For almost three years, no one paid attention to the SRS. There was a strong belief that the DOS (Democratic Opposition of Serbia, a governing reformist group of the 18 parties) would be the only source for both the government and opposition. In the meantime, Serbia was collapsing both economically and socially. Financial support of the West to the Serbian reformist government hasn't been abundant and sufficient, as promised. The government itself lacked a clear and efficient economic policy. Unemployment increased to over thirty percent while prices soared and the standard of life declined. Furthermore, The Hague International Criminal Tribunal (ICTY) for the former Yugoslavia hung as a Damocles' sword over the whole nation. Serbs perceived it as a mere political tool of West, extremely partial towards them. The ICTY lost its impartiality in eyes of the Serbian public because it predominantly accused Serbs and their leaders of violating international humanitarian laws, without taking any considerable steps, beyond making symbolic accusations, to punish people in other Balkan nations who obviously perpetrated crimes against Serbs. For the last three years, promises of economic support came only in exchange for extradition of those indicted. The Serbian government did its best, even extraditing the former president of the state. Unfortunately, the promised support hasn't come. The international community failed to meet the expectations of the reformist Serbian government. In Particular, the behavior of the Chief Prosecutor of the ICTY, even for the western-oriented Serbs, was unbearably arrogant and politically prejudiced. At the same time, the West's inability to react to the regular Albanian atrocities perpetrated against the Serb minority in Kosovo and unresolved status of the province put Serbs in a very humiliating position.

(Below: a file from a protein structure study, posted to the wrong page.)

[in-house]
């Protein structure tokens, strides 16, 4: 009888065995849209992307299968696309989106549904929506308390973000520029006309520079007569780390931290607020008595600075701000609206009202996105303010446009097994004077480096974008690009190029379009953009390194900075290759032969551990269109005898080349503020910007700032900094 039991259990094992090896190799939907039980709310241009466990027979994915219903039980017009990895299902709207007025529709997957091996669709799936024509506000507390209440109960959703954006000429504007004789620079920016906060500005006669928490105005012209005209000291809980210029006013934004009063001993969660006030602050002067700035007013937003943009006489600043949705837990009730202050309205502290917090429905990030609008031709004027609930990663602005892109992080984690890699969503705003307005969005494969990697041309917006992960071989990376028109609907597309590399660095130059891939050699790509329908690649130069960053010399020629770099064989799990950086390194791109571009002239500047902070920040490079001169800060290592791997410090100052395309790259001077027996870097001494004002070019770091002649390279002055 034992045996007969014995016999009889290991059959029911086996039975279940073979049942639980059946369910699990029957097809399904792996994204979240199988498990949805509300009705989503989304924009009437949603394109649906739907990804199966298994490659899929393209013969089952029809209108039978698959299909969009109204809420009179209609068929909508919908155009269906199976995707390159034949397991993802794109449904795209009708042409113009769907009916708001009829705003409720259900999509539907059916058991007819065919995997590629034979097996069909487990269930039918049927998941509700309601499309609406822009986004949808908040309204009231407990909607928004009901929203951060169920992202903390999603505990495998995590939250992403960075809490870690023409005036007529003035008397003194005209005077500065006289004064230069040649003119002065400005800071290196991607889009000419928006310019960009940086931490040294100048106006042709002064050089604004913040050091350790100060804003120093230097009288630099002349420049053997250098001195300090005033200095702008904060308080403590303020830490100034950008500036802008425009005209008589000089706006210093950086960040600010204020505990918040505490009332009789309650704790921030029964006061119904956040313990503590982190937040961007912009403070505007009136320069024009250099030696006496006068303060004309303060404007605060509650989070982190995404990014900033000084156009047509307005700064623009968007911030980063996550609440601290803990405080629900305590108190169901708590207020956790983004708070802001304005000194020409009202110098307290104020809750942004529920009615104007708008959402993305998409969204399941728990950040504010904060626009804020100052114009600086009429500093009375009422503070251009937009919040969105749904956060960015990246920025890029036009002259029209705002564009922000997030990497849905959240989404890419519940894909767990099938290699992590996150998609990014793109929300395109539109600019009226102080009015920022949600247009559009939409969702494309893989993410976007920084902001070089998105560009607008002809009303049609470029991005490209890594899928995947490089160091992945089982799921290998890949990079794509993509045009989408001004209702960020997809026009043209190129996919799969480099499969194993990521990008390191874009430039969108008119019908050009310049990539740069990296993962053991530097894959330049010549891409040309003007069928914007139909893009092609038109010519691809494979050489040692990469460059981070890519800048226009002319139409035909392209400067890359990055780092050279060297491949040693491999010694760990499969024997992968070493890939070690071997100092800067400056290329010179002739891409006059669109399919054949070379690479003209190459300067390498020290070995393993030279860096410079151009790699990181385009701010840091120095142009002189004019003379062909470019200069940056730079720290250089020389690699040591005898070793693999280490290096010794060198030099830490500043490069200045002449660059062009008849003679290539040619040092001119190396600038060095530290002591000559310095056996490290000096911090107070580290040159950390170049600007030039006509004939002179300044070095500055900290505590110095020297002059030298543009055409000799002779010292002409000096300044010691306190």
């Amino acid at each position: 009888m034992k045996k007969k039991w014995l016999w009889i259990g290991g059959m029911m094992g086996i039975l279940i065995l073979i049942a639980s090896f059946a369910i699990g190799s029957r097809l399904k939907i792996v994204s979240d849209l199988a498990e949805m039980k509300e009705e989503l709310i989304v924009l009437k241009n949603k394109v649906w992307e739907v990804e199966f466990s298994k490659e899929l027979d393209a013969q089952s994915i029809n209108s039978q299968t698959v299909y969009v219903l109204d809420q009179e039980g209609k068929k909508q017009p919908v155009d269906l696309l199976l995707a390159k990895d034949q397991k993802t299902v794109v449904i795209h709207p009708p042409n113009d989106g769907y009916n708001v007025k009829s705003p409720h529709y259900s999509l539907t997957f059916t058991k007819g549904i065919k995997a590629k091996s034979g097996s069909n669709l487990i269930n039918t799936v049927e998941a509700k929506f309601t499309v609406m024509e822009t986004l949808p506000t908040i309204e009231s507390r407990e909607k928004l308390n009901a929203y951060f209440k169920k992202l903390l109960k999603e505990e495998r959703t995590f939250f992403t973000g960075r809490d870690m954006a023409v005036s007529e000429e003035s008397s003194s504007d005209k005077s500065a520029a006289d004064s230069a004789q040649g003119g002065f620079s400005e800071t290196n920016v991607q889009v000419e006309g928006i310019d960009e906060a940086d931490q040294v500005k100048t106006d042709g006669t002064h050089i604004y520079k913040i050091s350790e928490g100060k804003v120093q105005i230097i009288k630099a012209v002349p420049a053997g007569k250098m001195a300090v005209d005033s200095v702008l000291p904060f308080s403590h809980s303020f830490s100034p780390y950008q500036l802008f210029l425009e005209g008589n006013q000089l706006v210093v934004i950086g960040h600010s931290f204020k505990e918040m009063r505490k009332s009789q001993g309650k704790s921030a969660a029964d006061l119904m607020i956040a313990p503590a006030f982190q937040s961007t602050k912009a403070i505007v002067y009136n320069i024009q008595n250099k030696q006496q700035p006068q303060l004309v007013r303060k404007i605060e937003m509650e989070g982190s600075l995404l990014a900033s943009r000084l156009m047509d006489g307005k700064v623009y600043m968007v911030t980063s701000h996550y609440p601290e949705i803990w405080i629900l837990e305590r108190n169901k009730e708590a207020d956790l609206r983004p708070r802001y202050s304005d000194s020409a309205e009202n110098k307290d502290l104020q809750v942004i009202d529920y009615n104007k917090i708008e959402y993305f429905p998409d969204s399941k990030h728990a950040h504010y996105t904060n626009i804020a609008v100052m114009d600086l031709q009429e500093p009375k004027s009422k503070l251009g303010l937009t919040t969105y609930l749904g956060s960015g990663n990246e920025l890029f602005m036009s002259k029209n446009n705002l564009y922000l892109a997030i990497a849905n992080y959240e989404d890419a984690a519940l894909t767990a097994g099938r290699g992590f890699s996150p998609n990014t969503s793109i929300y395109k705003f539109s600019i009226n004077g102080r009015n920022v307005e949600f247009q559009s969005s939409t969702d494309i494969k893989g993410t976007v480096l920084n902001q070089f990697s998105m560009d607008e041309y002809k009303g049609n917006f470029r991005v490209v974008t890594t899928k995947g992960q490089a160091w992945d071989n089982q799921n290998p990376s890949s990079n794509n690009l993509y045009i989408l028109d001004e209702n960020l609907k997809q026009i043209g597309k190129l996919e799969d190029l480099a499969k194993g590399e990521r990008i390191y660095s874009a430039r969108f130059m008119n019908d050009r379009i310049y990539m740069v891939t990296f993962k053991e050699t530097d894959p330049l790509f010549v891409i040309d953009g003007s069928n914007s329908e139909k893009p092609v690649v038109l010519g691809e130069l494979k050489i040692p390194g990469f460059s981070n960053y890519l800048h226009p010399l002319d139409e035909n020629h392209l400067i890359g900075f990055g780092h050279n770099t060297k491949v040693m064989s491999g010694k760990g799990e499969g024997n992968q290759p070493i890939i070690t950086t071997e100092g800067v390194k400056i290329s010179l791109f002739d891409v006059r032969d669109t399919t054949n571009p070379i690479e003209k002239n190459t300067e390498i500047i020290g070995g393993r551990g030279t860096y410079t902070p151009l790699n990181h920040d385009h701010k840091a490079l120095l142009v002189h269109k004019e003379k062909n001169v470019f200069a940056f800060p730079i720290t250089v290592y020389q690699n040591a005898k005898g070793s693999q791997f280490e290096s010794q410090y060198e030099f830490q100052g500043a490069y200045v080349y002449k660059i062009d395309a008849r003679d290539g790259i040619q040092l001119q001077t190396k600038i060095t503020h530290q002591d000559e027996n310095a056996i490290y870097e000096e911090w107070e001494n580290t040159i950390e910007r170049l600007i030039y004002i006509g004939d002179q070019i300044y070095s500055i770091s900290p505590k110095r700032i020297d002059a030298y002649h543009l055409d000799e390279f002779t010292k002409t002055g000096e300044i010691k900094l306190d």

In March 2003, Zoran Djindjic, Serbia's Prime Minister and the core person of the reformist movement, was assassinated. Since then, nothing has been the same in the governing DOS coalition. Disputes, mutual accusations and revelation of numerous "affairs of corruption" became a daily practice. It provoked, especially within younger voters, the feeling of desperation and conviction that none of the democratic parties was worth voting for. By fighting over power, these parties rejected voters, and the optimism and good humor that appeared after the fall of the Milosevic regime turned into political apathy and resignation. In addition, Serbia has not had a president for almost 18 months.